As research on redistributive policy in Latin America by Alisha Holland shows, if citizens receive little public welfare, they are less likely to prefer greater redistribution. The higher the prosperity of respondents, the less likely they are to be in favour of large-scale redistribution policies. Surveys confirm this tendency in Russia.

In the 1990s, despite social expectations of a welfare state, citizens one way or another learned to survive on their own. Both the state and business are perceived negatively, although business causes more distrust. More than 50% of the respondents in the latest wave of the survey, conducted in autumn 2017, believe that the share of state ownership should increase at the expense of private ownership. This reflects widespread distrust of business, which outstrips distrust of the state. In that vein, 49% of respondents in a 2017 survey believed the state was responsible for citizens’ welfare. As few as 25.6% regarded individuals themselves as responsible for their material well-being. Thus, it turns out that the state is deemed responsible for citizens’ well-being. But there is no enthusiasm when it comes to large-scale redistribution policies involving progressive taxation.

Fig. 2. Attitudes to income redistribution as an essential characteristic of democracy (Democracy: Governments tax the rich and subsidize the poor).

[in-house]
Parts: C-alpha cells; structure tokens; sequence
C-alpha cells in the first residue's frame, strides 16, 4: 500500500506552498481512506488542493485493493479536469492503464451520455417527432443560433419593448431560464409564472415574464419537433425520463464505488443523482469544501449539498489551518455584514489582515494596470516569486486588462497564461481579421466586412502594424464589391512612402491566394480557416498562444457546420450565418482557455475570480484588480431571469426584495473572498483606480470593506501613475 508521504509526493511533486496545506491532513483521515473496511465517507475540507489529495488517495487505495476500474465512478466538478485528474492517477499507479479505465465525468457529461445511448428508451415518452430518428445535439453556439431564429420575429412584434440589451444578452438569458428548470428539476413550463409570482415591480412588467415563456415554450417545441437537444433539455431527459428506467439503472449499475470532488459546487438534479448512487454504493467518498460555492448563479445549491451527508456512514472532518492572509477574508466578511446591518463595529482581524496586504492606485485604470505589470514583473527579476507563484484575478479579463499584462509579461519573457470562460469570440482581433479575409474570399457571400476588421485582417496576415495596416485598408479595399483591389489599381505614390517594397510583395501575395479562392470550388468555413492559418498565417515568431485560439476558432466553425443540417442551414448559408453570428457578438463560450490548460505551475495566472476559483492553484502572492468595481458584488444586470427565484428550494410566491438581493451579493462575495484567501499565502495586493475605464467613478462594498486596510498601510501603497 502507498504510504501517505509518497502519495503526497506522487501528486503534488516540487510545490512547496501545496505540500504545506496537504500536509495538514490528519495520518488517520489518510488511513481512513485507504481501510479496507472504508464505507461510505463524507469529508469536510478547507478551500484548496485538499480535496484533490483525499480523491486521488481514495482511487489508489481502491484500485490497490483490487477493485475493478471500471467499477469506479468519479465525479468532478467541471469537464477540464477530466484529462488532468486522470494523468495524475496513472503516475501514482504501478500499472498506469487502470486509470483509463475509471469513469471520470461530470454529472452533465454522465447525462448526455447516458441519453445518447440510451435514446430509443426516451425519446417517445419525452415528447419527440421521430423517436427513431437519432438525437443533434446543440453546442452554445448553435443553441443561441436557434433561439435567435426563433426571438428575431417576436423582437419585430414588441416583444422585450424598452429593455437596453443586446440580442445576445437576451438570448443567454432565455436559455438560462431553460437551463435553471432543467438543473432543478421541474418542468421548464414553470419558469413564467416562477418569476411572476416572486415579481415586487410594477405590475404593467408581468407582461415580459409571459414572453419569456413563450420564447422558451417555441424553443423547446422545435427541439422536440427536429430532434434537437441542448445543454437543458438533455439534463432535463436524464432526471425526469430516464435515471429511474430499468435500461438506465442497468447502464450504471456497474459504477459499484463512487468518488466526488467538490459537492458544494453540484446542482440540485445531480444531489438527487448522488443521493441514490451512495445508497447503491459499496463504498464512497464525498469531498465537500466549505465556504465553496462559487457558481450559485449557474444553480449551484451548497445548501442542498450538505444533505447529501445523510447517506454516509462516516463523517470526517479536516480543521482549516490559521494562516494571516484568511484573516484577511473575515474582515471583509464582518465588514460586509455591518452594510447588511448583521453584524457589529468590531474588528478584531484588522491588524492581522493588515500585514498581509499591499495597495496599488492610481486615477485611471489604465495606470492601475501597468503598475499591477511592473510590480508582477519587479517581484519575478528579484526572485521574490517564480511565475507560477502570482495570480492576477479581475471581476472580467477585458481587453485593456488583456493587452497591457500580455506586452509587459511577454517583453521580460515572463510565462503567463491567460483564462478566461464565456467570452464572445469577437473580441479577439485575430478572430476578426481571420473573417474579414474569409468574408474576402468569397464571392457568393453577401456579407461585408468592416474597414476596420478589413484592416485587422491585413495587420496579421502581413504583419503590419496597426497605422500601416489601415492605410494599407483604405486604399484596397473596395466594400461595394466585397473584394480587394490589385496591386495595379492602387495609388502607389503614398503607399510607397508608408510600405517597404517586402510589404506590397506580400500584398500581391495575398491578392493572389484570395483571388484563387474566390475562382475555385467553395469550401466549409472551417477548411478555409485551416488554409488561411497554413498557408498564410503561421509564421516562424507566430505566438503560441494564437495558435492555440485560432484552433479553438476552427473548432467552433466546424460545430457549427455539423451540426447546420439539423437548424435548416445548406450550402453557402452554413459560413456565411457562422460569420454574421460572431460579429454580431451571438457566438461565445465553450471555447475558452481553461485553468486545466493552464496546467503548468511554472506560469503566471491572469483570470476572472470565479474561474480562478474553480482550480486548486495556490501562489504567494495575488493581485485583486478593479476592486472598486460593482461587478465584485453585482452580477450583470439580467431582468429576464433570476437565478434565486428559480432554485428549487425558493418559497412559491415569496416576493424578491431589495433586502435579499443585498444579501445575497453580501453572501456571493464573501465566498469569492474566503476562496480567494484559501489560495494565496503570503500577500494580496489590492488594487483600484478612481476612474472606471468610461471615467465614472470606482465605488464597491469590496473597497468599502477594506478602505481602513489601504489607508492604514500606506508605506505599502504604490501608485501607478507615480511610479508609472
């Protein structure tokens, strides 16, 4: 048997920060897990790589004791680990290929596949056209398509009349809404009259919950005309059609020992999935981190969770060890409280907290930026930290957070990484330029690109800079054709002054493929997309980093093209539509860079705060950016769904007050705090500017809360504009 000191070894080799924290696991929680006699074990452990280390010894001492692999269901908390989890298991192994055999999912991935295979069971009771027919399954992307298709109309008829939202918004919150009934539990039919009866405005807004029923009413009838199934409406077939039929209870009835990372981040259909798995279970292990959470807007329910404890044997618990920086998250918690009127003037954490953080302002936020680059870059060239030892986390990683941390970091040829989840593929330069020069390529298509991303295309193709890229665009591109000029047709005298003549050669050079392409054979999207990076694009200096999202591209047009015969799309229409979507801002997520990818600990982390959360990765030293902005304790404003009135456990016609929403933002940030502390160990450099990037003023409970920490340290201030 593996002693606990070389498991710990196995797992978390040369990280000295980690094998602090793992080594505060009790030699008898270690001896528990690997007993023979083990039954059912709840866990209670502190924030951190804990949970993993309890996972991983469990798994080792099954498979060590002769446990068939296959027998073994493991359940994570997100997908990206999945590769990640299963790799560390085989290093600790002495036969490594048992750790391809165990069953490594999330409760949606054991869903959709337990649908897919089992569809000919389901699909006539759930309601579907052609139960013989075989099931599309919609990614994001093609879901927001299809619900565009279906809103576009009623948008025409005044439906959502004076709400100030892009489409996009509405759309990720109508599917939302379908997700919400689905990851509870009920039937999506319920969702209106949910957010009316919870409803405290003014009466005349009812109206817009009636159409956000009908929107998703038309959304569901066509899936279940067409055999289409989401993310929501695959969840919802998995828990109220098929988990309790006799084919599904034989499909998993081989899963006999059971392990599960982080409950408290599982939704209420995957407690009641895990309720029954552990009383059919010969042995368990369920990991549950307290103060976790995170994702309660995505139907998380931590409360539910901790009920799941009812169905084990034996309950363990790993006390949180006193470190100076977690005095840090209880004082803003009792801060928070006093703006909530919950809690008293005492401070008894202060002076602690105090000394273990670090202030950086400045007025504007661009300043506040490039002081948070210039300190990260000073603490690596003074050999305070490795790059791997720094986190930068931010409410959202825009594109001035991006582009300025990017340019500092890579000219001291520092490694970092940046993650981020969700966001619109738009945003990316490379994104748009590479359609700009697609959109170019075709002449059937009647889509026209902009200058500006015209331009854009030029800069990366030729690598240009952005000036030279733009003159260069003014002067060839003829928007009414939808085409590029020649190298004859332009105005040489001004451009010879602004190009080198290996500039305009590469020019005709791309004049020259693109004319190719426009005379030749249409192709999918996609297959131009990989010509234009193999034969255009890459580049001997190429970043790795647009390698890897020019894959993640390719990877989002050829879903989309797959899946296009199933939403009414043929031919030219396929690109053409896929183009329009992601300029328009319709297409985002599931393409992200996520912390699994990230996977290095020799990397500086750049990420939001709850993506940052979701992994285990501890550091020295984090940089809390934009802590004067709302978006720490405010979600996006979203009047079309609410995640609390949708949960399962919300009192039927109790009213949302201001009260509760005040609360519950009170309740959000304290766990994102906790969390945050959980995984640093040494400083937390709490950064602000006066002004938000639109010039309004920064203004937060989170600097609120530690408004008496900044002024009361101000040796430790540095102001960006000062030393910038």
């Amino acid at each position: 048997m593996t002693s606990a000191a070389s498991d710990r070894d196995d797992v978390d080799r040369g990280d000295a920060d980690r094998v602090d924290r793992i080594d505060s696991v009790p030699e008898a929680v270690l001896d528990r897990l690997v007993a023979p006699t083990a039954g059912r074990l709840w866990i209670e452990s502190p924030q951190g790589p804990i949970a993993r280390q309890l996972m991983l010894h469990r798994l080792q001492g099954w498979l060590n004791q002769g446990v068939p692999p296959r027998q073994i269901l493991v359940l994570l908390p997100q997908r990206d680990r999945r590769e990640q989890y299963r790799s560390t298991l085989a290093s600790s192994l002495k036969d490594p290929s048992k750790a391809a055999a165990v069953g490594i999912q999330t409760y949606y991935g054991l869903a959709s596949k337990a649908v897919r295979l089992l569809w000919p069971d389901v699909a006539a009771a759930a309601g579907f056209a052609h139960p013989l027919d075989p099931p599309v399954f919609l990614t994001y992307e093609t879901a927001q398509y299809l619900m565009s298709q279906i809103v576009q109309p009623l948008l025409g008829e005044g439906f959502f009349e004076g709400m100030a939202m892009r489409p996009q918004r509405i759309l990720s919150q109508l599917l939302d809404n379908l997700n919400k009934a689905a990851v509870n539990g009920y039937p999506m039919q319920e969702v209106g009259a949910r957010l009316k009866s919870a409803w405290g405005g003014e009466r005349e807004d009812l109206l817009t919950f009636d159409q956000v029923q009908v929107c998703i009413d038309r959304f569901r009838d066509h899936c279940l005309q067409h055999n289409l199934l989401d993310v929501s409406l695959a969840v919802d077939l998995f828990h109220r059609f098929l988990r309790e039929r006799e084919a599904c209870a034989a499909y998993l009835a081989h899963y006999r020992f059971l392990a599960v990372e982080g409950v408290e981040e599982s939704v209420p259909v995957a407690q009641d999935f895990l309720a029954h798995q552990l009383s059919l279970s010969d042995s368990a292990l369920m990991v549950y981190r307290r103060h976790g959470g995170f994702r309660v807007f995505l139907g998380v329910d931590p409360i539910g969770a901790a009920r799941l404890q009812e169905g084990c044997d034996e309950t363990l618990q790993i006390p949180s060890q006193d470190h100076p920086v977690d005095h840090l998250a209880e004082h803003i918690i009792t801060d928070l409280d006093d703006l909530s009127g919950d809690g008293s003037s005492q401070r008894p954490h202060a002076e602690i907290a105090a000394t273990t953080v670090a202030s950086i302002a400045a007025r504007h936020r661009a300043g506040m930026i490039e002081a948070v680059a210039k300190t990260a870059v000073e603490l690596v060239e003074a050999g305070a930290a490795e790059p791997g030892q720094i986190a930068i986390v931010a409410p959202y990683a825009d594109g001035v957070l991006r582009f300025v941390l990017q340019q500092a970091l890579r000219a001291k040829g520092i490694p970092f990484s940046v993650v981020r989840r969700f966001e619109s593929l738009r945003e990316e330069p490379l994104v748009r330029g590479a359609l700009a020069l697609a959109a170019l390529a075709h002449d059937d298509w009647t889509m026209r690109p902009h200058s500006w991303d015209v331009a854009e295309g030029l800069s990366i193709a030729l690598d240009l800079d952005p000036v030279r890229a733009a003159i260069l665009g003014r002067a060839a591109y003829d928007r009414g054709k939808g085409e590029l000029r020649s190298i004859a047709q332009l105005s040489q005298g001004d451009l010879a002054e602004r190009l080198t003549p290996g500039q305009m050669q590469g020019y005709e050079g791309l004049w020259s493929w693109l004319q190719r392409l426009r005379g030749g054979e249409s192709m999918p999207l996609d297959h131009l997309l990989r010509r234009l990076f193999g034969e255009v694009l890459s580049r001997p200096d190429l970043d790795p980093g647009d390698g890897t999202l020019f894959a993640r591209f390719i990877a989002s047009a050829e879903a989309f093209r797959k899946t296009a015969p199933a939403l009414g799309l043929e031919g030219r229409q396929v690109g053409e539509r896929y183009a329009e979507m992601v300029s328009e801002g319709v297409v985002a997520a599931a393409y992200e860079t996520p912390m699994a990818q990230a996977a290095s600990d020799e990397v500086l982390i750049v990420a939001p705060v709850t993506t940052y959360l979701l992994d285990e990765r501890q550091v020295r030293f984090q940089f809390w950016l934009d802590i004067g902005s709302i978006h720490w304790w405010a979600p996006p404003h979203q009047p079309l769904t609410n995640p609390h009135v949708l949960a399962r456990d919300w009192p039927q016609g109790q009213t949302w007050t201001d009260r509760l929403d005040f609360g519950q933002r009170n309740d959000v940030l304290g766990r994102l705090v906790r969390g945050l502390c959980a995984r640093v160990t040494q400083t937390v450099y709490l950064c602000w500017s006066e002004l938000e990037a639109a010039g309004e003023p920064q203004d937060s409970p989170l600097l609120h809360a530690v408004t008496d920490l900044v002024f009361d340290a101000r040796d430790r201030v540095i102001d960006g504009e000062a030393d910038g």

Source: World Values Survey

Of course, political preferences attributed to the left do not boil down to redistribution alone. Solidarity and responsibility towards other members of the community lie at the heart of left wing thought.

This can be juxtaposed with right-wing ideas that focus on competition and individualism. The philosopher Ayn Rand placed the highest value on individual success and competition. How has Russians’ attitude towards competition as a value changed over the years? According to the World Values Survey, it underwent significant changes: In contrast to the boom of individualism in the 1990s, the Russians were more leery of competition in the 2000s. In 1991, as few as 14% considered competition harmful, while in 2017 this figure was close to 30%. In 2017, the share of those who preferred equality to freedom was about 43%. Almost 50% valued freedom higher than equality. This is quite a lot for a country with a communist past.

So in fact, we’re not observing a massive turn to the left. There is demand for solidarity, maybe. Expectations of a more active role for the state, however, are more about the distrust of the private sector. It may well be as well that such a demand for solidarity has nothing to do with leftist ideology, and might be more reminiscent of European Christian democracy.

Fig. 3. Russians’ attitude to competition

Source: World Values Survey